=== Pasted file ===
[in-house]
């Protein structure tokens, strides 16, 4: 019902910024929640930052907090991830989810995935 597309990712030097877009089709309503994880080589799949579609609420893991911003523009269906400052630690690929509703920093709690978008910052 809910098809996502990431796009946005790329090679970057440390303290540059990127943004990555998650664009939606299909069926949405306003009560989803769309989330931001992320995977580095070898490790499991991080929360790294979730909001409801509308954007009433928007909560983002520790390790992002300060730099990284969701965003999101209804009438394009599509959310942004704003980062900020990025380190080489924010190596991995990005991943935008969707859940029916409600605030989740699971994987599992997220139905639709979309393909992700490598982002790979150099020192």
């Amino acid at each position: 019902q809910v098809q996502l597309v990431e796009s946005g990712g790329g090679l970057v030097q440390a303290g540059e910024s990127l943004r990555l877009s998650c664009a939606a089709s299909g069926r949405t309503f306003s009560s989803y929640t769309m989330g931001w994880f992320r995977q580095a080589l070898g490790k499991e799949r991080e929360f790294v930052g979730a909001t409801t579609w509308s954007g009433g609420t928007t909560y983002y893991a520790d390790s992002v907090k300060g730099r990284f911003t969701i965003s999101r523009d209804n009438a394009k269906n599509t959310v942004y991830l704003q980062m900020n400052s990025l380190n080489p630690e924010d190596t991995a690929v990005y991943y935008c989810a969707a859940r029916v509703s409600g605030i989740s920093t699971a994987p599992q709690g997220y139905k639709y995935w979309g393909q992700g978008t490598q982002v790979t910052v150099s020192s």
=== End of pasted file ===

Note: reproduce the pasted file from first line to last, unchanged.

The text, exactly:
[in-house]
């Protein structure tokens, strides 16, 4: 019902910024929640930052907090991830989810995935 597309990712030097877009089709309503994880080589799949579609609420893991911003523009269906400052630690690929509703920093709690978008910052 809910098809996502990431796009946005790329090679970057440390303290540059990127943004990555998650664009939606299909069926949405306003009560989803769309989330931001992320995977580095070898490790499991991080929360790294979730909001409801509308954007009433928007909560983002520790390790992002300060730099990284969701965003999101209804009438394009599509959310942004704003980062900020990025380190080489924010190596991995990005991943935008969707859940029916409600605030989740699971994987599992997220139905639709979309393909992700490598982002790979150099020192």
């Amino acid at each position: 019902q809910v098809q996502l597309v990431e796009s946005g990712g790329g090679l970057v030097q440390a303290g540059e910024s990127l943004r990555l877009s998650c664009a939606a089709s299909g069926r949405t309503f306003s009560s989803y929640t769309m989330g931001w994880f992320r995977q580095a080589l070898g490790k499991e799949r991080e929360f790294v930052g979730a909001t409801t579609w509308s954007g009433g609420t928007t909560y983002y893991a520790d390790s992002v907090k300060g730099r990284f911003t969701i965003s999101r523009d209804n009438a394009k269906n599509t959310v942004y991830l704003q980062m900020n400052s990025l380190n080489p630690e924010d190596t991995a690929v990005y991943y935008c989810a969707a859940r029916v509703s409600g605030i989740s920093t699971a994987p599992q709690g997220y139905k639709y995935w979309g393909q992700g978008t490598q982002v790979t910052v150099s020192s």